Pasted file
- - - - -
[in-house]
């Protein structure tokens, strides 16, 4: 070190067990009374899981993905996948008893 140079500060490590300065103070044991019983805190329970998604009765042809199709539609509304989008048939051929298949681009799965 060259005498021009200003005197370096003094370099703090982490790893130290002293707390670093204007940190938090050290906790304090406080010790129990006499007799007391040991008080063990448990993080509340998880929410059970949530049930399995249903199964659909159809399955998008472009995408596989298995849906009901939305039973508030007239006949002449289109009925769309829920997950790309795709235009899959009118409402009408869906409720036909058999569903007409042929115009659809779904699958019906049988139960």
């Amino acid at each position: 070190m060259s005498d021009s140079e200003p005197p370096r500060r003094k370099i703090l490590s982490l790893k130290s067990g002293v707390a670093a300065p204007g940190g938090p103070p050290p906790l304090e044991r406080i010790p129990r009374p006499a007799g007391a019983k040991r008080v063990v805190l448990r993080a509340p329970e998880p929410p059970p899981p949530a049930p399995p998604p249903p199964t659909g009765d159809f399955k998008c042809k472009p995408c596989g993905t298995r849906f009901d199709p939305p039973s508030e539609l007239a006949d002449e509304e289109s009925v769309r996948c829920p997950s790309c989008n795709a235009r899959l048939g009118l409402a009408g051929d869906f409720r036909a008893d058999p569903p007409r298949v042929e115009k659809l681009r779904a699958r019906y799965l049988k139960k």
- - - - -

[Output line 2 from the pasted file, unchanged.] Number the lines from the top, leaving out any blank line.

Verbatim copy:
């Protein structure tokens, strides 16, 4: 070190067990009374899981993905996948008893 140079500060490590300065103070044991019983805190329970998604009765042809199709539609509304989008048939051929298949681009799965 060259005498021009200003005197370096003094370099703090982490790893130290002293707390670093204007940190938090050290906790304090406080010790129990006499007799007391040991008080063990448990993080509340998880929410059970949530049930399995249903199964659909159809399955998008472009995408596989298995849906009901939305039973508030007239006949002449289109009925769309829920997950790309795709235009899959009118409402009408869906409720036909058999569903007409042929115009659809779904699958019906049988139960």